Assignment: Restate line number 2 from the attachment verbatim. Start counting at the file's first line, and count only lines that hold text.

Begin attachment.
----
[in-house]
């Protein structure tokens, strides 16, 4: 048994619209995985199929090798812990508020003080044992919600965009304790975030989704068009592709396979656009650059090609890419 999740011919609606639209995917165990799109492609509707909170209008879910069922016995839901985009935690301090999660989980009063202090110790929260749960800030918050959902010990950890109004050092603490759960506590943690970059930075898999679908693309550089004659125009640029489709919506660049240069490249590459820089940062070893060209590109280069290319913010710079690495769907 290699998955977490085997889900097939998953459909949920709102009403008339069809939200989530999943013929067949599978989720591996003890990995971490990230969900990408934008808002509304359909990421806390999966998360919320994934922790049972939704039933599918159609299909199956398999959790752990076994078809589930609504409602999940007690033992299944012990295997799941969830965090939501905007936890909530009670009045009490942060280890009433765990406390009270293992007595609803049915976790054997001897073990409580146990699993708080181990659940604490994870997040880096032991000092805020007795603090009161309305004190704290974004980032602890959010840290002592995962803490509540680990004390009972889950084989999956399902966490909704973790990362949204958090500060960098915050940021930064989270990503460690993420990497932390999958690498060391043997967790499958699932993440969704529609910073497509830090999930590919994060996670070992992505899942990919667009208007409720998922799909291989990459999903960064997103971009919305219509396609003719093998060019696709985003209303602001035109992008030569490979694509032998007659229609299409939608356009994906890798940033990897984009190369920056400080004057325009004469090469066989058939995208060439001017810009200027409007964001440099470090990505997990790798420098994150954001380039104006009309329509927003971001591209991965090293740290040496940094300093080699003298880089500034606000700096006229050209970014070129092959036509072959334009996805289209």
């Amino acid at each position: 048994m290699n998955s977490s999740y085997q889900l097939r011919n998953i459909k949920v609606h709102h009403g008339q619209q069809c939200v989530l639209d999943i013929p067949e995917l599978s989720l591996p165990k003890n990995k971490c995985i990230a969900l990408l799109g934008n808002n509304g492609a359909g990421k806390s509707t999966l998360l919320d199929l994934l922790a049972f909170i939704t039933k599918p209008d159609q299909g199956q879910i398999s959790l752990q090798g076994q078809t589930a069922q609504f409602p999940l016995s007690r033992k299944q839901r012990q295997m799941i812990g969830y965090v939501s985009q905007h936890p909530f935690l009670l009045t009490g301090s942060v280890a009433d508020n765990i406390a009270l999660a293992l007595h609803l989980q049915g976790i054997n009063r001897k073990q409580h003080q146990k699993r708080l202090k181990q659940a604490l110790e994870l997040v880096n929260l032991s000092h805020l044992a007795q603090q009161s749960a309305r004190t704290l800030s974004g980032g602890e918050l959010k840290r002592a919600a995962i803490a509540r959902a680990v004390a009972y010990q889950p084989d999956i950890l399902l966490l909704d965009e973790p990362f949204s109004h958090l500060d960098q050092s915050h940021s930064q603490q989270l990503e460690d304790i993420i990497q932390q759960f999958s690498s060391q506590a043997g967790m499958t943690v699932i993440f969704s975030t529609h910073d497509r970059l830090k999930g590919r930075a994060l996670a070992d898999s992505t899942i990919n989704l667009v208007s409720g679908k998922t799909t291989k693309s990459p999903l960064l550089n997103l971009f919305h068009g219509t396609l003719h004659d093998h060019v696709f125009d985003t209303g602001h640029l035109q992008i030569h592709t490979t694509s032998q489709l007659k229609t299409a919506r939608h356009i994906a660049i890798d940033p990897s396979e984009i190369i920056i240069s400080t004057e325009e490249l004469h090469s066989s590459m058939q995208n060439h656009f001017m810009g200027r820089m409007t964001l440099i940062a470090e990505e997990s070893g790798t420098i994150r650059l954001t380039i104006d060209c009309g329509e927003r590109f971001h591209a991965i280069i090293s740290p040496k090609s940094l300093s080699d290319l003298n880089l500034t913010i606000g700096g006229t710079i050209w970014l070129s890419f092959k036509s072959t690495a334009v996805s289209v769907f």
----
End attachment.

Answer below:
């Protein structure tokens, strides 16, 4: 048994619209995985199929090798812990508020003080044992919600965009304790975030989704068009592709396979656009650059090609890419 999740011919609606639209995917165990799109492609509707909170209008879910069922016995839901985009935690301090999660989980009063202090110790929260749960800030918050959902010990950890109004050092603490759960506590943690970059930075898999679908693309550089004659125009640029489709919506660049240069490249590459820089940062070893060209590109280069290319913010710079690495769907 290699998955977490085997889900097939998953459909949920709102009403008339069809939200989530999943013929067949599978989720591996003890990995971490990230969900990408934008808002509304359909990421806390999966998360919320994934922790049972939704039933599918159609299909199956398999959790752990076994078809589930609504409602999940007690033992299944012990295997799941969830965090939501905007936890909530009670009045009490942060280890009433765990406390009270293992007595609803049915976790054997001897073990409580146990699993708080181990659940604490994870997040880096032991000092805020007795603090009161309305004190704290974004980032602890959010840290002592995962803490509540680990004390009972889950084989999956399902966490909704973790990362949204958090500060960098915050940021930064989270990503460690993420990497932390999958690498060391043997967790499958699932993440969704529609910073497509830090999930590919994060996670070992992505899942990919667009208007409720998922799909291989990459999903960064997103971009919305219509396609003719093998060019696709985003209303602001035109992008030569490979694509032998007659229609299409939608356009994906890798940033990897984009190369920056400080004057325009004469090469066989058939995208060439001017810009200027409007964001440099470090990505997990790798420098994150954001380039104006009309329509927003971001591209991965090293740290040496940094300093080699003298880089500034606000700096006229050209970014070129092959036509072959334009996805289209």